Jack P. Cranley, Attorney at Law

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Child Visitation Rights and Parenting Time in the Edwardsville, Illinois Area

It can be hard for a non-custodial parent to deal with the fact that their parental responsibilities have been infringed upon, and that your relationship with your child will forever be compromised. Action Law Center will make sure this isn’t the case. With an adequate amount of parenting time and child visitation agreements, relationships between children and non-custodial parents don’t have to suffer; rather, we hope it strengthens their bond.

We Help Draft Child Visitation and Parenting Agreements

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The secret to such an arrangement depends on the experience of the lawyer and their ability to draft a resolution that considers both the child’s best interests and the best interest of the family as a whole. Divorces are hard and families are complicated, but nobody understands more than Action Law Center that both parents play an important role in a child’s upbringing. Our attorneys help draft a visitation schedule that is designed to maximize the involvement in your child’s life that simultaneously serves the best interests of your child.

No Standard Visitation Schedule Under Illinois Law

In the state of Illinois, there isn’t a standard visitation schedule. In fact, the law is specific about involving the maximum about of time for both parents because it is in the best interests of the child.

An effective visitation or parenting schedule is greatly determined by the family’s unique needs and practical considerations of the family involved. These can include:

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Action Law Center wants you to know that parental visitation rights and child support are separate and distinct legal matters. For example, if you have missed a child support payment, you can’t be denied your parental visitation rights as a result. If the custodial parent does attempt to hinder your visitation rights, that constitutes an unlawful visitation interference.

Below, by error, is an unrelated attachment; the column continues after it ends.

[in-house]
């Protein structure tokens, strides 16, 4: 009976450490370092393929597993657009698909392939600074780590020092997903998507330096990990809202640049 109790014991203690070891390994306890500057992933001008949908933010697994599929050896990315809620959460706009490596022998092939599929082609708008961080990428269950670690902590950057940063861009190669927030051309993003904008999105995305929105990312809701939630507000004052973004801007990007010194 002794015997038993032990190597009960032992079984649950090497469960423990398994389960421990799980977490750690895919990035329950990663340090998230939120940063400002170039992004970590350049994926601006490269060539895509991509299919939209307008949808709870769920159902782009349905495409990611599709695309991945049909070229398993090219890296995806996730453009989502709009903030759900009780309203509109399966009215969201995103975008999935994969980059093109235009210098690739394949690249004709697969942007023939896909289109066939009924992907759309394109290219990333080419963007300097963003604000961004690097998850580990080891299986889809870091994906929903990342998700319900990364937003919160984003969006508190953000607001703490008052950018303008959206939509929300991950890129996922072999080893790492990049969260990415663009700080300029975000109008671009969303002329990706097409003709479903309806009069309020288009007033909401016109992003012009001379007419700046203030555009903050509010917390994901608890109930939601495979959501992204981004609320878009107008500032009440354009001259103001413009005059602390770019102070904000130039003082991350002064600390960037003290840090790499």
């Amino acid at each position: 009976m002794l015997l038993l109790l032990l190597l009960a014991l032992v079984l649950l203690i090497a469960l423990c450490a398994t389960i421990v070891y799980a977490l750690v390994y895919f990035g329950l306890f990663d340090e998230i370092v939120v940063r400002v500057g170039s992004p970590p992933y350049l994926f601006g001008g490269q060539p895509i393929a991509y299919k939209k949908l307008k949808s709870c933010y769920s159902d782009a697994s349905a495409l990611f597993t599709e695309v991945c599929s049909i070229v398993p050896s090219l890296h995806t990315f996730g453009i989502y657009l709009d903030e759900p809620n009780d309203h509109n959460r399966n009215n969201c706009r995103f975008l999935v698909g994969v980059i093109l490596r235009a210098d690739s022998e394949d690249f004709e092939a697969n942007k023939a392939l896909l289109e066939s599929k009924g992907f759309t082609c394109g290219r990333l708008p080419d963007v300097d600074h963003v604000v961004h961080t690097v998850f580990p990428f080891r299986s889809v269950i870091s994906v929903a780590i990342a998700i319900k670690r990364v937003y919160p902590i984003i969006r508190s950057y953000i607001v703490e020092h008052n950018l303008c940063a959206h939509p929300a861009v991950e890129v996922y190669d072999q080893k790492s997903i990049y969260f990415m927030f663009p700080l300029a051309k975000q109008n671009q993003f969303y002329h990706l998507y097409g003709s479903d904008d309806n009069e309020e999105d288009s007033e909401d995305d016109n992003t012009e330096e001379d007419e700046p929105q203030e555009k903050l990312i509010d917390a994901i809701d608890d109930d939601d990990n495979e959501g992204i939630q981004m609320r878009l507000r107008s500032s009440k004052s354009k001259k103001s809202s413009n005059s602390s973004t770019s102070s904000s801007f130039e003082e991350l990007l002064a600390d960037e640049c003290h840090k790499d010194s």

Governing Parenting Time for Those Without Majority of Parental Responsibility (750 ILCS 5/602.8)

Sec. 602.8. Parenting time by parents not allocated significant decision-making responsibilities.
  1. A parent who has established parentage under the laws of this State and who is not granted significant decision-making responsibilities for a child is entitled to reasonable parenting time with the child, subject to subsections (d) and (e) of Section 603.10 of this Act, unless the court finds, after a hearing, that the parenting time would seriously endanger the child’s mental, moral, or physical health or significantly impair the child’s emotional development. The order setting forth parenting time shall be in the child’s best interests pursuant to the factors set forth in subsection (b) of Section 602.7 of this Act.
  2. The court may modify an order granting or denying parenting time pursuant to Section 610.5 of this Act. The court may restrict parenting time, and modify an order restricting parenting time, pursuant to Section 603.10 of this Act.
  3. If the street address of the parent allocated parental responsibilities is not identified, pursuant to Section 708 of this Act, the court shall require the parties to identify reasonable alternative arrangements for parenting time by a parent not allocated parental responsibilities, including but not limited to parenting time of the minor child at the residence of another person or at a local public or private facility.

(Source: P.A. 99-90, eff. 1-1-16.)

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Modification of Child Visitation Settlements

As with any family law proceeding, visitation and parenting time are subject to the jurisdiction of the court. Children’s needs and schedules drastically change as they get older. The circumstances of each family can change, too. Modifying visitation schedules can also be beneficial to the child. If a modification is arranged, the non-custodial parent’s child support obligations can be subjected to change, as well.